Launch of Commissioner Hammarberg’s report on Discrimination on grounds of sexual orientation and gender identity in Europe
“This can only be a beginning”
Strasbourg – People are streaming into room number 3 on the second floor of the Council of Europe building in Strasbourg. Way more than expected. The comfortable red chairs are filling up quickly and new chairs have to be brought into the room. So many people coming to an event like this in Strasbourg is rather unusual, but it shows the impact of Human Rights Commissioner Hammarberg’s work in the last years and as well the momentum the sexual orientation and gender identity issues has gained on the international agenda in the last years.
Two years after the announcement by the commissioner to conduct the study the report now lies printed in the conference packs and to download online.
The study compliments an earlier report for the area of the European Union by the Fundamental Rights Agency with new field research in the remaining 20 member states and is meant as “tool for dialogue with the authorities of the 47 member states of the Council of Europe”.
The study is remarkable in may ways, not only because it is the first covering all 47 member states but as well because of the way gender identity is addressed in the document. The authors showed that they have listened carefully to the trans-community and understood the challenges of trans people’s lives. Similarities and differences between sexual orientation and gender identity issues are carefully assessed. This is what makes the report unique and there can be no doubts that it will be a highly useful tool in addressing human rights in relation to sexual orientation and gender identity in the member states of council of Europe.
When the Commissioner finally opens the launching event there are still people standing and more arriving. That is great, because just right after the presentation of the findings and recommendations of the report TGEU and ILGA Europe could comment on the report in the first panel of the day, together with the Director of the Fundamental Rights Agency.
The audience consist of government officials, Council of Europe diplomats, representatives of UN bodies, equality bodies and NGOs and fellow activists.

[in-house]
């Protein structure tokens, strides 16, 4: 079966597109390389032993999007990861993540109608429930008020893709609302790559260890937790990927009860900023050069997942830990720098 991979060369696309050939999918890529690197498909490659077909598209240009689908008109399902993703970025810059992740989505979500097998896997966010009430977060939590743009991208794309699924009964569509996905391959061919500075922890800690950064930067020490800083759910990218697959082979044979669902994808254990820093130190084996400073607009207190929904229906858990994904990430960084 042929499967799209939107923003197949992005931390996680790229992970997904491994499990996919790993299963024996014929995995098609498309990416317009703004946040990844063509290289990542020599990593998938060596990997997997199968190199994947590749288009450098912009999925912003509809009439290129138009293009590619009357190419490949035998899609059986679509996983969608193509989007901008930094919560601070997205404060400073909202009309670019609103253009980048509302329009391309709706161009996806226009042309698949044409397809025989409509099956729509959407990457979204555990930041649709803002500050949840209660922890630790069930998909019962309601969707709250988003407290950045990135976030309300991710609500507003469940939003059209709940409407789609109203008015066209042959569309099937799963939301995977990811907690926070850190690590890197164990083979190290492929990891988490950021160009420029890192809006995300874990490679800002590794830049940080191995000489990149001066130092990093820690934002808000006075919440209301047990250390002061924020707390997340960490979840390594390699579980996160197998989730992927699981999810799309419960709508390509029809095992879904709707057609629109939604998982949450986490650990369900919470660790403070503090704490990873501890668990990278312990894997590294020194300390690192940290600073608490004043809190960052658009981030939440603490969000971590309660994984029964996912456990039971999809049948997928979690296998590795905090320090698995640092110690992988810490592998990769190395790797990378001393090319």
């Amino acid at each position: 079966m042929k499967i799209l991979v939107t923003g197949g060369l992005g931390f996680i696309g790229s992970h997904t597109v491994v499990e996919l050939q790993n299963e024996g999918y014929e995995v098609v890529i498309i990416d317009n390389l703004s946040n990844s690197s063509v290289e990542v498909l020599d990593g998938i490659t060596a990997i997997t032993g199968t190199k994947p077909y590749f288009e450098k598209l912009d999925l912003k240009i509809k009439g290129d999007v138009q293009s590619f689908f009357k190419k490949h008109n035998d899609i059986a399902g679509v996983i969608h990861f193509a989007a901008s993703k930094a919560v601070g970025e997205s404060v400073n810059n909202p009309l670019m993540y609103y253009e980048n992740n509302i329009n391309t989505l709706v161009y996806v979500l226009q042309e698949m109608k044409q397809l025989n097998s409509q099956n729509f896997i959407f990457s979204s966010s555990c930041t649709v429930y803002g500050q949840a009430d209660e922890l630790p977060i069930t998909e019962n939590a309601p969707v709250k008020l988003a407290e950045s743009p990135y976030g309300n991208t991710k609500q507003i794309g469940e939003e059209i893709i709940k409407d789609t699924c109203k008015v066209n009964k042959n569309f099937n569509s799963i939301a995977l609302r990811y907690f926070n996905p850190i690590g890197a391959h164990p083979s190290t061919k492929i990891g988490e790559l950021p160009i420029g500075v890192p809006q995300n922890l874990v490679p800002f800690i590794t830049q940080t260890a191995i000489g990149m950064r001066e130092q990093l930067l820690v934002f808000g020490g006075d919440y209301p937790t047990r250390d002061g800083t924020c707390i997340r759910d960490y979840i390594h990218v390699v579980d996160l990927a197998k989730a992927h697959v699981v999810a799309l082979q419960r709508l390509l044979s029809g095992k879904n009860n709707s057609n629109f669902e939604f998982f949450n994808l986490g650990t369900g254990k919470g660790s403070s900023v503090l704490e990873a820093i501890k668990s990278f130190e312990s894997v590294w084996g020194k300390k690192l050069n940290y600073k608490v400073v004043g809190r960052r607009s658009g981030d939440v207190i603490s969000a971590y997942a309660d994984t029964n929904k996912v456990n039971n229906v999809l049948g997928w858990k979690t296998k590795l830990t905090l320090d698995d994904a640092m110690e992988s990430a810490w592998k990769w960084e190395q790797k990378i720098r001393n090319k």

The tow co-chairs Richard Köhler and Julia Ehrt seize the opportunity to present TGEU’s analysis of the report and firsthand experience on the lives of trans*people in Europe. They had all the attention of the audience, Dennis van der Veur, adviser to the Commissioner would later confirm and the reactions received of the participants in informal coffee break and lunch discussions proved this true as well.
During the day Julia was followed at times by the film team for the documentation of the event and in the afternoon panel. James Morton, project coordinator of the Scottish Transgender Alliance had his excellent and equally well received presentation on the afternoon panel. Several other trans activists who had been contributing to the report in the past years had been invited and funded by the commissioner’s office to attend the event.
“The way how trans activists and gender identity issues were represented in this event was only matched by how the issue is mainstreamed in the Commissioner’s report” says Richard Köhler about the event.
It is past six o’clock when Isil Gachet, Director of the Commissioner’s office finally closes the event. Some people have left already and several of the red chairs are vacant now, however more than half of the morning audience still remains in the room: “The launch can only be the beginning” said Isil Gachet. And she is right. Now the challenge is to transfer the very positive vibe that was carrying the whole launching event and the momentum that has been built up in the past months and years to the level of member states.
Tools to help facilitate the change are a series of recommendations of documents published within the Council of Europe in the last year: the issue paper “Gender identity and human rights”, the “Recommendations to combat discrimination on grounds of sexual orientation and gender identity” of the Committee of Ministers, the Gross report of the Parliamentary Assembly and the newly launched report. They are successes in itself, however remain useless if unused. The change itself has to happen on the level of states in the regions and societies in Europe. The ball now lies within the fields of the member states to take it up!
And it is upon Transgender Europe, its member organizations and its allies to constantly and persistently remind them and to push them to act. There can be no doubt: It is the obligation of all states to implement the recommendations and to protect the human rights of all people – trans* people included!
Speeches of TGEU’s co-chairs Richard and Julia for download: